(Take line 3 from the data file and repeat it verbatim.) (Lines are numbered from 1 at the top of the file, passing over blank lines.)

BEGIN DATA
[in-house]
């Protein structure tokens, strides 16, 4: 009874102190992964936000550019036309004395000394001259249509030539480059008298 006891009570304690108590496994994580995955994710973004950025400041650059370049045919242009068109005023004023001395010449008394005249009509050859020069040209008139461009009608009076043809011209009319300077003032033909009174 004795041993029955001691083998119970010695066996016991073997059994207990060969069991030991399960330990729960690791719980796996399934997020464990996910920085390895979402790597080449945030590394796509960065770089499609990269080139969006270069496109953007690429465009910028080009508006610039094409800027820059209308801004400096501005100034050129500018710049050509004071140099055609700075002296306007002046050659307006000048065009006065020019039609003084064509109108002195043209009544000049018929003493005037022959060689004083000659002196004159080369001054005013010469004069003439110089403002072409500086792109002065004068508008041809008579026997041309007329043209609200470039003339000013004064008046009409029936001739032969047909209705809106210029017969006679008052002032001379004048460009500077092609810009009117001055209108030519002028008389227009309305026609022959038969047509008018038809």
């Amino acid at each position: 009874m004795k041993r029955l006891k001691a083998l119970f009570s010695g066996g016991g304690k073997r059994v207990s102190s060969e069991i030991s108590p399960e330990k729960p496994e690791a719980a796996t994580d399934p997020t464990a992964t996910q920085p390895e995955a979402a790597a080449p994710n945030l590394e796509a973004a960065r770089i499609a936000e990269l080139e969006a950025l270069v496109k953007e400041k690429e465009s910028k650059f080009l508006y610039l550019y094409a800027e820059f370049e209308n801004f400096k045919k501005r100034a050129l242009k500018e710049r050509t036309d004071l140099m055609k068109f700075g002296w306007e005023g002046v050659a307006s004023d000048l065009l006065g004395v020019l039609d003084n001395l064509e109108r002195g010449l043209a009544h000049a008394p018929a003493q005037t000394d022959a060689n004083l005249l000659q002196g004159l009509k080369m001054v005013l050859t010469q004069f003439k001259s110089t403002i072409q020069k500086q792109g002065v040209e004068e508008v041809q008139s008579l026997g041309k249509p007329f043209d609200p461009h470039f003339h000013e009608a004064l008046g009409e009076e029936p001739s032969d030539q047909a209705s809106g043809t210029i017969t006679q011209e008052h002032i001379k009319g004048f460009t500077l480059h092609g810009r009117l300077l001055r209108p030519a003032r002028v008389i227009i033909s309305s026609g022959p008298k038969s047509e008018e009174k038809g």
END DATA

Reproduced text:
């Amino acid at each position: 009874m004795k041993r029955l006891k001691a083998l119970f009570s010695g066996g016991g304690k073997r059994v207990s102190s060969e069991i030991s108590p399960e330990k729960p496994e690791a719980a796996t994580d399934p997020t464990a992964t996910q920085p390895e995955a979402a790597a080449p994710n945030l590394e796509a973004a960065r770089i499609a936000e990269l080139e969006a950025l270069v496109k953007e400041k690429e465009s910028k650059f080009l508006y610039l550019y094409a800027e820059f370049e209308n801004f400096k045919k501005r100034a050129l242009k500018e710049r050509t036309d004071l140099m055609k068109f700075g002296w306007e005023g002046v050659a307006s004023d000048l065009l006065g004395v020019l039609d003084n001395l064509e109108r002195g010449l043209a009544h000049a008394p018929a003493q005037t000394d022959a060689n004083l005249l000659q002196g004159l009509k080369m001054v005013l050859t010469q004069f003439k001259s110089t403002i072409q020069k500086q792109g002065v040209e004068e508008v041809q008139s008579l026997g041309k249509p007329f043209d609200p461009h470039f003339h000013e009608a004064l008046g009409e009076e029936p001739s032969d030539q047909a209705s809106g043809t210029i017969t006679q011209e008052h002032i001379k009319g004048f460009t500077l480059h092609g810009r009117l300077l001055r209108p030519a003032r002028v008389i227009i033909s309305s026609g022959p008298k038969s047509e008018e009174k038809g």